The Office of Management and Budget’s (OMB) finalized zero trust directive issued last week sets the stage for the first steps in implementing zero trust security architectures at Federal agencies, but a lot more work remains in the pursuit of that goal, a panel of Federal security experts agreed during an ATARC virtual event on Feb. 1.

OMB memorandum 22-09 sets forth a Federal zero trust architecture strategy requiring agencies to meet specific cybersecurity standards and objectives by the end of Fiscal Year 2024, driven by the need to reinforce the government’s defenses against increasingly sophisticated and persistent threats. Specifically, the memorandum provides firm direction for agencies on implementing identity-driven security measures such as multi-factor authorization to protect personnel from sophisticated online attacks.

“The directive is great. It’s a much-needed bold move in the right direction with a clear focus on identity security,” said Robert Wood, chief information security officer and director for the Information Security and Privacy Group at the U.S. Department of Health and Human Services.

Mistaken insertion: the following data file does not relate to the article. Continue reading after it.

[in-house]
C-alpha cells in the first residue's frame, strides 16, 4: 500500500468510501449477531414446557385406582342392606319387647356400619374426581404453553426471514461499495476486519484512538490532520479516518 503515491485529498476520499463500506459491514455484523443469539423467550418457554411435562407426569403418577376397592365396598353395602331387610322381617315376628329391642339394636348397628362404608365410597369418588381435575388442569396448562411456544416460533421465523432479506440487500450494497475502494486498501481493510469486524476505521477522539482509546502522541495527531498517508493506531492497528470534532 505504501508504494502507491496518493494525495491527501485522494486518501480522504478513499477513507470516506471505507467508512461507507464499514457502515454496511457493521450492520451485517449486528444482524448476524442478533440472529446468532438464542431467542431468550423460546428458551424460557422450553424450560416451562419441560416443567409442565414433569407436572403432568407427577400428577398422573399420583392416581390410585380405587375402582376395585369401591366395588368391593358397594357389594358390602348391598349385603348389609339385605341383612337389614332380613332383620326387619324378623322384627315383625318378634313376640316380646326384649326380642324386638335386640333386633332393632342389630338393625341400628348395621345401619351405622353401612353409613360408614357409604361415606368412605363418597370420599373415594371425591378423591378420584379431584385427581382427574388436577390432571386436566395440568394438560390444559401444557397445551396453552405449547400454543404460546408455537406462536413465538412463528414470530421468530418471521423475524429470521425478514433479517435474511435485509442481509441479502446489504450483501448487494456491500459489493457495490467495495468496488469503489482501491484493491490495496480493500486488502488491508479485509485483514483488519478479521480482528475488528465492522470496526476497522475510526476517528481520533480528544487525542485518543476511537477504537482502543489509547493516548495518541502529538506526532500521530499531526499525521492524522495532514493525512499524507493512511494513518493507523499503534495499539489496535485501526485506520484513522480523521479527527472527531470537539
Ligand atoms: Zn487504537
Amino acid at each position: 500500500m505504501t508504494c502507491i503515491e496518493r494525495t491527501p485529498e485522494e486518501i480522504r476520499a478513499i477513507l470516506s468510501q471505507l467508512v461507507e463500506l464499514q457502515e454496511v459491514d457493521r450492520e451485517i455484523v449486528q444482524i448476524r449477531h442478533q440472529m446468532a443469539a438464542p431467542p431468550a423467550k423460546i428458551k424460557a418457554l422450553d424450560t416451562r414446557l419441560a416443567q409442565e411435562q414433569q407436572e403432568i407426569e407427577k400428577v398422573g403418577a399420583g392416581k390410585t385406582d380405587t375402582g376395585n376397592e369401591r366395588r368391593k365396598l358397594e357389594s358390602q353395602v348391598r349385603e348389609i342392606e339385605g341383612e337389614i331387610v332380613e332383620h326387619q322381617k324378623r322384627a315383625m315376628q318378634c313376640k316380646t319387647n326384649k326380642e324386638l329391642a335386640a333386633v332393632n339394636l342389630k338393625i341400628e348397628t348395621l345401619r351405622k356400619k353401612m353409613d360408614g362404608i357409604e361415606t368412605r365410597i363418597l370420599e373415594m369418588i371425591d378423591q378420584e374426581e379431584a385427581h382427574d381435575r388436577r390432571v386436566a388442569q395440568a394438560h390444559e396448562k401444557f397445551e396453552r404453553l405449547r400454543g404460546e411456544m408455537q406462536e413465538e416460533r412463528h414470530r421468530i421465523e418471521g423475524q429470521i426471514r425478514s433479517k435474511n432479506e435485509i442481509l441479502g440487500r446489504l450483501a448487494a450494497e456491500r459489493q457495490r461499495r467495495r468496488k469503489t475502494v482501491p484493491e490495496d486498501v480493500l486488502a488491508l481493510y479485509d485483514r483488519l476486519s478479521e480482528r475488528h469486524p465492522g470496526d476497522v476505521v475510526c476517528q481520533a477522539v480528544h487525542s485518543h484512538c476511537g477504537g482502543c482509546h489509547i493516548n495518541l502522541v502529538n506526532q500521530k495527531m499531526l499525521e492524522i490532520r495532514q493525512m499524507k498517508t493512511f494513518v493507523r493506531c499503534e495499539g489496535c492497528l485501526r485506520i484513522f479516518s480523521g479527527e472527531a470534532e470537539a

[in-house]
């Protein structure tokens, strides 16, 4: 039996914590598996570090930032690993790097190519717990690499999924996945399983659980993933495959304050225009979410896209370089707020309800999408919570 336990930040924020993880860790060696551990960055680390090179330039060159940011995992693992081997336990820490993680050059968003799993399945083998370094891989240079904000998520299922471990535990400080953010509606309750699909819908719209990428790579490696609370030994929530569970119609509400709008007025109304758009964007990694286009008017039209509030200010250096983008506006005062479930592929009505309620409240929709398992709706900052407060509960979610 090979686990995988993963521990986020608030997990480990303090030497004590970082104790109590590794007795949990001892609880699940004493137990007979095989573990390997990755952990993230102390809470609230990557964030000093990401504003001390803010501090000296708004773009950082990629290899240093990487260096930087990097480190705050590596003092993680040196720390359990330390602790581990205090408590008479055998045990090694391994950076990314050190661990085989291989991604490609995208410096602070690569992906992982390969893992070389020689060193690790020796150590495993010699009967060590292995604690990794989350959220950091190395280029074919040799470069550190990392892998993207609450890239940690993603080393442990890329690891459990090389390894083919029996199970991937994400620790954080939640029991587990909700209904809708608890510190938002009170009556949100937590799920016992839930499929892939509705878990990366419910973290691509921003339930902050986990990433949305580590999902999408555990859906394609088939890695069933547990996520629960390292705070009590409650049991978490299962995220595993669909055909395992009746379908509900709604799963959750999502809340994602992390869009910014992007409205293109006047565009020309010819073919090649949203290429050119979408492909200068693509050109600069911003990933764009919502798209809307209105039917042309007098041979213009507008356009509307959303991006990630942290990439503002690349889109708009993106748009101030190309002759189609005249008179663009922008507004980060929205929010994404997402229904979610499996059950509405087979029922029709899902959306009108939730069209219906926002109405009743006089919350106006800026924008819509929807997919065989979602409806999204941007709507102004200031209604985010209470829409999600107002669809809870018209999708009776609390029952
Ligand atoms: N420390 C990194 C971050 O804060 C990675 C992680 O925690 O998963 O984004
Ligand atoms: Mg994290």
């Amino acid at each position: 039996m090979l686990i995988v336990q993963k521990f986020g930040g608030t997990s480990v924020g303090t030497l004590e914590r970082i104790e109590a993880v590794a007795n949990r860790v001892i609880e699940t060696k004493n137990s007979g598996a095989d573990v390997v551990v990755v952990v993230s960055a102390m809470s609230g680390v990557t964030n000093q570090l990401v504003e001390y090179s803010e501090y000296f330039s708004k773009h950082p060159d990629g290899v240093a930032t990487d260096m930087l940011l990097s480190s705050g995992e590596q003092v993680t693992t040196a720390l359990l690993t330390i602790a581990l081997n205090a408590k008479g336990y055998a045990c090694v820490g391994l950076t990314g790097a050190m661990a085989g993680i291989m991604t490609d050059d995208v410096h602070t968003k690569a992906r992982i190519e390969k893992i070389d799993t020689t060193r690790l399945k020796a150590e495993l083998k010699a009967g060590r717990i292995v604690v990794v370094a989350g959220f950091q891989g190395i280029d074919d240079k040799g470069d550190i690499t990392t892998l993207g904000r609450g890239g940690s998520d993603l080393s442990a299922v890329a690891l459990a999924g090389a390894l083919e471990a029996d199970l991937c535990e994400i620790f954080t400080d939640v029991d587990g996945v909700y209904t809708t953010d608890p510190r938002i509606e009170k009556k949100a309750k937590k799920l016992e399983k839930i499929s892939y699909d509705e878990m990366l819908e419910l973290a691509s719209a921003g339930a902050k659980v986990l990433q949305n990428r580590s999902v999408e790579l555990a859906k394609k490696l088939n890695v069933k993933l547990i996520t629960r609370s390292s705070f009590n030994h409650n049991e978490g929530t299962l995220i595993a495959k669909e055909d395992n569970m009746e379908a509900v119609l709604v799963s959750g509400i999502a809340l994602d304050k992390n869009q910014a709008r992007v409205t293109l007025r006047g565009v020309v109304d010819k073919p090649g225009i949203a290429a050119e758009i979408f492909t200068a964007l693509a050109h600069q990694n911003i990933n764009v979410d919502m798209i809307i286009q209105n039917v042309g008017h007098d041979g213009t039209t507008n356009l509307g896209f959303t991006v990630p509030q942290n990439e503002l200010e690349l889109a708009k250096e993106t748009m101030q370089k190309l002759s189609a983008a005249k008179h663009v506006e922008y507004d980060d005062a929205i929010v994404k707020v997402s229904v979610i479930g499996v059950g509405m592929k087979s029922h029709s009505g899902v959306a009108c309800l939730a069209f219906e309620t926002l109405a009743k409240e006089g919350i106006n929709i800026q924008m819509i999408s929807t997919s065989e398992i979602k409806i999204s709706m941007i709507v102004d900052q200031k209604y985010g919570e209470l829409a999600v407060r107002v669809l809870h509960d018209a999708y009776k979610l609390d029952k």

However, panelists emphasized that while the OMB memo represents a much-needed push for migrating towards a zero trust architecture, it is not an end goal.

“[The] latest memo from OMB provides steppingstones for agencies to move to a zero trust architecture, but it certainly is not the end-all be-all,” said Trafenia Salzman, a security architect at the U.S. Small Business Administration (SBA).

Implementing a long-lasting zero trust framework requires a complete paradigm shift where security moving forward is not just fundamental, but at the forefront of strategy.

“Zero trust is not just some tool agencies can buy and implement as an afterthought. And while the OMB is a great first start, moving forward, we need to change the way we approach security,” said Sanjay Gupta, the chief technology officer at SBA.

Periodically, agencies may choose to focus on usability, and allow security to take a back seat – thus increasing an agency’s attack surface and cyber risk. Therefore, security should always be fundamental, panelists agreed, while acknowledging that implementing a zero trust architecture will be difficult regardless of the directives provided.

They also talked about calibrating network access privileges, and ensuring that elevated access is only given when contextual parameters are met, and is immediately revoked after the activity is performed or the context has changed.

“We need to find a clear balance between identity and use cases for a zero trust architecture to function properly,” said Wood.

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Lisbeth Perez
Lisbeth Perez
Lisbeth Perez is a MeriTalk Staff Reporter covering the intersection of government and technology.
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